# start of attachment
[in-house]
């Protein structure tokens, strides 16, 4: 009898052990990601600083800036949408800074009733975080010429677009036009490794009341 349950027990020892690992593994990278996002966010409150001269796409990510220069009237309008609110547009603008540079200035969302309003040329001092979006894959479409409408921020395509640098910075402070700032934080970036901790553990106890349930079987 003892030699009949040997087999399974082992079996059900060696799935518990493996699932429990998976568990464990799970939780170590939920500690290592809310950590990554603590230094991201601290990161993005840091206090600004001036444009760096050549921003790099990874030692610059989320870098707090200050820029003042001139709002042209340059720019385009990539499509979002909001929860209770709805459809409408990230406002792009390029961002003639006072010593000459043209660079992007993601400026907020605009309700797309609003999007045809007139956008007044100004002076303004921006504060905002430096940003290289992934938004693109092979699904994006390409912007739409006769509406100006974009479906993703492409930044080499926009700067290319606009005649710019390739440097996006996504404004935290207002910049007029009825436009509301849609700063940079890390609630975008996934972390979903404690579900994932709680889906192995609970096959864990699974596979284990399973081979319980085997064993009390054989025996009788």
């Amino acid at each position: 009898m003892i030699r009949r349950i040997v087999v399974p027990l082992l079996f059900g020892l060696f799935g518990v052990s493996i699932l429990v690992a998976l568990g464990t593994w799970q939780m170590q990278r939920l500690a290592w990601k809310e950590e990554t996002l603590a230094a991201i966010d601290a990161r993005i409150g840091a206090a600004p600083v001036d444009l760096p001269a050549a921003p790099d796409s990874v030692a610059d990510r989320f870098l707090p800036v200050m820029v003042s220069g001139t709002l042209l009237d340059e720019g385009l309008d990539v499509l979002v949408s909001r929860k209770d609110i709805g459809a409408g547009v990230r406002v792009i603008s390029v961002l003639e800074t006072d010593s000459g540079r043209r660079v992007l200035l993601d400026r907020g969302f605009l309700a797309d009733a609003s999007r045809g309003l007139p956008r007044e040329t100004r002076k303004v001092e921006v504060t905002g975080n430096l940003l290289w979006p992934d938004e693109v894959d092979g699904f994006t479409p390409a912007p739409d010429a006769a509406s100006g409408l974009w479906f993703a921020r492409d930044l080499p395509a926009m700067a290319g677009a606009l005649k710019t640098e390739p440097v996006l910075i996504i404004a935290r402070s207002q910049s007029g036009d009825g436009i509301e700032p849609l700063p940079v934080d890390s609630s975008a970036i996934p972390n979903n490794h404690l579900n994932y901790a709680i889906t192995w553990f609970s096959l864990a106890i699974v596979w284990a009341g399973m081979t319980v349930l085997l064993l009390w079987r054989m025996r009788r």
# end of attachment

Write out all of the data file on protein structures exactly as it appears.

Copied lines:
[in-house]
């Protein structure tokens, strides 16, 4: 009898052990990601600083800036949408800074009733975080010429677009036009490794009341 349950027990020892690992593994990278996002966010409150001269796409990510220069009237309008609110547009603008540079200035969302309003040329001092979006894959479409409408921020395509640098910075402070700032934080970036901790553990106890349930079987 003892030699009949040997087999399974082992079996059900060696799935518990493996699932429990998976568990464990799970939780170590939920500690290592809310950590990554603590230094991201601290990161993005840091206090600004001036444009760096050549921003790099990874030692610059989320870098707090200050820029003042001139709002042209340059720019385009990539499509979002909001929860209770709805459809409408990230406002792009390029961002003639006072010593000459043209660079992007993601400026907020605009309700797309609003999007045809007139956008007044100004002076303004921006504060905002430096940003290289992934938004693109092979699904994006390409912007739409006769509406100006974009479906993703492409930044080499926009700067290319606009005649710019390739440097996006996504404004935290207002910049007029009825436009509301849609700063940079890390609630975008996934972390979903404690579900994932709680889906192995609970096959864990699974596979284990399973081979319980085997064993009390054989025996009788």
């Amino acid at each position: 009898m003892i030699r009949r349950i040997v087999v399974p027990l082992l079996f059900g020892l060696f799935g518990v052990s493996i699932l429990v690992a998976l568990g464990t593994w799970q939780m170590q990278r939920l500690a290592w990601k809310e950590e990554t996002l603590a230094a991201i966010d601290a990161r993005i409150g840091a206090a600004p600083v001036d444009l760096p001269a050549a921003p790099d796409s990874v030692a610059d990510r989320f870098l707090p800036v200050m820029v003042s220069g001139t709002l042209l009237d340059e720019g385009l309008d990539v499509l979002v949408s909001r929860k209770d609110i709805g459809a409408g547009v990230r406002v792009i603008s390029v961002l003639e800074t006072d010593s000459g540079r043209r660079v992007l200035l993601d400026r907020g969302f605009l309700a797309d009733a609003s999007r045809g309003l007139p956008r007044e040329t100004r002076k303004v001092e921006v504060t905002g975080n430096l940003l290289w979006p992934d938004e693109v894959d092979g699904f994006t479409p390409a912007p739409d010429a006769a509406s100006g409408l974009w479906f993703a921020r492409d930044l080499p395509a926009m700067a290319g677009a606009l005649k710019t640098e390739p440097v996006l910075i996504i404004a935290r402070s207002q910049s007029g036009d009825g436009i509301e700032p849609l700063p940079v934080d890390s609630s975008a970036i996934p972390n979903n490794h404690l579900n994932y901790a709680i889906t192995w553990f609970s096959l864990a106890i699974v596979w284990a009341g399973m081979t319980v349930l085997l064993l009390w079987r054989m025996r009788r």